ADDISON POWELL SHELBURNE - Addison Powell, 89, passed away Monday evening, to the sounds of Vivaldi and The Beatles, and in the loving company of his three children. A film and stage actor, a WWII navigator, and a son of New England, Powell had lived in Vermont for 22 years, most recently in Shelburne Bay, an independent living community. He loved country walks, landscape painting, good books and a good joke, not to mention Handel on his DVD player and a BLT from Burlington Bay Market. To sit in the cool shadow of birches and pines on the porch of his summer cottage on Lake Champlain, built by his grandfather in 1900, was his great pleasure. He enjoyed a long career as a New York City-based stage, screen and TV actor. He played the CIA heavy in "Three Days of the Condor", a 1970s-era thriller, and his photograph, face to face with that other actor, Robert Redford (Redford's gun is nuzzled under Powell's chin) has appeared around the world. He played the father of the sizzling Jean Seberg in "In the French Style'; a hip bank robber in 'The Thomas Crown Affair' with Steve McQueen; a starchy Admiral Nimitz in "MacArthur", with Gregory Peck; and a hard-boiled detective in "Contract on Cherry Street" with Frank Sinatra. He won an Obie for his performance as Willie Oban in "The Iceman Cometh" at Circle in the Square, a production that included Jason Robards and Peter Falk. On stage, he received fine notices in 'Coastal Disturbances', which featured the Broadway debut of Annette Bening. He did television turns on "Gunsmoke" and "Bob Newhart" and appeared on the first episodes of "Law and Order" and "Mod Squad." He also played the evil Dr. Lang in 'Dark Shadows', a 1960s TV camp classic that years later garnered him the occasional letter from the slightly obsessed fan. He always was thrilled they remembered. Born in Belmont, Mass. in 1921, the son of school teachers, he graduated from Boston University and joined the Army Air Force. Based in East Anglia, he flew 30 missions as a navigator in a B-17. After the war, he graduated from Yale Drama School. In 1950, he married a Michigan girl, Bunnie Rowley and they raised three children in the tightly knit vertical block association that is an Upper West Side apartment building. As his was a life and not a Hollywood movie, he knew joy and disappointments, and out of the complications of the latter came his longstanding membership in the fine fellowship of Alcoholics Anonymous. Bunnie died in 1995 and he never remarried. He is survived by his three children and their spouses, Mary Powell and Mark Brooks of South Hero, Julie and Richard Elmore of Westford, and Michael Powell and Evelyn Intondi of Brooklyn. His younger and beloved brother, Edward, also survives him; as do his eight grand- children, Katie, Anthony, Michael, Nicholas, Tony, Aidan, Calvin, and Alexandra. They were his diamonds. Those wishing to make a donation in his memory may do so to either the Sudan Development Foundation 139 Elmwood Avenue Burlington, VT or the Veterans Bedside Network, 10 Fiske Place, Room 328, Mt. Vernon, NY 10550.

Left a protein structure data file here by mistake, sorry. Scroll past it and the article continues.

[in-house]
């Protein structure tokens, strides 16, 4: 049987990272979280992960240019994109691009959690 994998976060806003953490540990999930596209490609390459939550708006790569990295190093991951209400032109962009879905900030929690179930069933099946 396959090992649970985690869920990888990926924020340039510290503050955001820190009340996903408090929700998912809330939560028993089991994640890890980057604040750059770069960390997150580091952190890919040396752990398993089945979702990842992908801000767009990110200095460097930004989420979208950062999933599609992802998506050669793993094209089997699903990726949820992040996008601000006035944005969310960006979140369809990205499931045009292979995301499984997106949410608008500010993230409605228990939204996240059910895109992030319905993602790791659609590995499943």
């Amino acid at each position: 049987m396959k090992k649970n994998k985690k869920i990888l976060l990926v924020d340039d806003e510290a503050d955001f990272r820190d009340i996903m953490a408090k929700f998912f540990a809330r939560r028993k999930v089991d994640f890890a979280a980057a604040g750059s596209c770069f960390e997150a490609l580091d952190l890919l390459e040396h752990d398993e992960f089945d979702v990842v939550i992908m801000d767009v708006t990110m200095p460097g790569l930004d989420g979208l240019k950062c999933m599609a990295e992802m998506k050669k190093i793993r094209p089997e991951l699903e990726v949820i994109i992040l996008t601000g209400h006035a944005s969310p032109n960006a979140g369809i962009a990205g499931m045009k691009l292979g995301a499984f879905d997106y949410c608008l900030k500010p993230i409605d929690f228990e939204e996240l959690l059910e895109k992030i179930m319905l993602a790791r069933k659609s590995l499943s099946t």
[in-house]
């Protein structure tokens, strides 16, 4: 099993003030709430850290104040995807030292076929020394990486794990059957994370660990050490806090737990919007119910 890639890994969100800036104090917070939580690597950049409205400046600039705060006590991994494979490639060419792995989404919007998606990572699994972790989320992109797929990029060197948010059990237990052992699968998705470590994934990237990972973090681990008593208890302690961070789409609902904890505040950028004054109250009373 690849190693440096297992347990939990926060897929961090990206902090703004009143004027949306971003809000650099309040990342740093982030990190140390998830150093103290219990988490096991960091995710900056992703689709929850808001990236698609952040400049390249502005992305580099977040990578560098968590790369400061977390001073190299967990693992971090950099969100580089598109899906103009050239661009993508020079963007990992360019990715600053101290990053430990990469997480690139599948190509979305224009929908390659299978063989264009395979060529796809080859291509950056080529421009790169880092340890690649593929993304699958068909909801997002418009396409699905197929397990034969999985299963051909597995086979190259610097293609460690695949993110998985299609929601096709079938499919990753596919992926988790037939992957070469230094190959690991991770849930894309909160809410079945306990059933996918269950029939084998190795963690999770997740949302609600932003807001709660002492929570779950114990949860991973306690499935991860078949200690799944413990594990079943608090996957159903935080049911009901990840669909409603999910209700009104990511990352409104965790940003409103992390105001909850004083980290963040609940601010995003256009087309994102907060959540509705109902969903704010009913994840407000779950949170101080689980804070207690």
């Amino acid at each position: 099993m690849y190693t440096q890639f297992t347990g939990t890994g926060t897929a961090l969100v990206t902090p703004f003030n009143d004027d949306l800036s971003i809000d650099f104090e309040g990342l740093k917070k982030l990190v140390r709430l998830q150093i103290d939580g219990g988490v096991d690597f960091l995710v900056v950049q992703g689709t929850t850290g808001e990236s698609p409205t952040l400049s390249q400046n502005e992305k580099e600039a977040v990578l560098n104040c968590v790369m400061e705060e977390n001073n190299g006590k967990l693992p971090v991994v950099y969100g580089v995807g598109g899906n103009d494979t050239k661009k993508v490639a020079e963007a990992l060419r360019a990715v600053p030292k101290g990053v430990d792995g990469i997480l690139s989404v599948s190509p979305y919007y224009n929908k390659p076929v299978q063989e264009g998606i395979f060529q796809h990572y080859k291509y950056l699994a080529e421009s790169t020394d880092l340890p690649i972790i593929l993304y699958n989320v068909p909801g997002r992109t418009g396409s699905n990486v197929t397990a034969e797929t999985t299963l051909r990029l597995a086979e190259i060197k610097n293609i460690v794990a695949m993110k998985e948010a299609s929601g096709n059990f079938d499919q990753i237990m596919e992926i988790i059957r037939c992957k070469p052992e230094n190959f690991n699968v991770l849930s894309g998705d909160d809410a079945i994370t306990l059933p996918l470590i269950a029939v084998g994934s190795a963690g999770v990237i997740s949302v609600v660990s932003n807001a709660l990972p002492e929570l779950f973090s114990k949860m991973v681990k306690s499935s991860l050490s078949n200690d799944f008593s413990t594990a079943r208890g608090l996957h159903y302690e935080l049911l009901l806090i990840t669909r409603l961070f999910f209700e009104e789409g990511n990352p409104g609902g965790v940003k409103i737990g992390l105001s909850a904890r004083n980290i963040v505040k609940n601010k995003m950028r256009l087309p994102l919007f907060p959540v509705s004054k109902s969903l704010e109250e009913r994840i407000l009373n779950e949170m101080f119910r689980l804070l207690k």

Published in The Burlington Free Press on November 12, 2010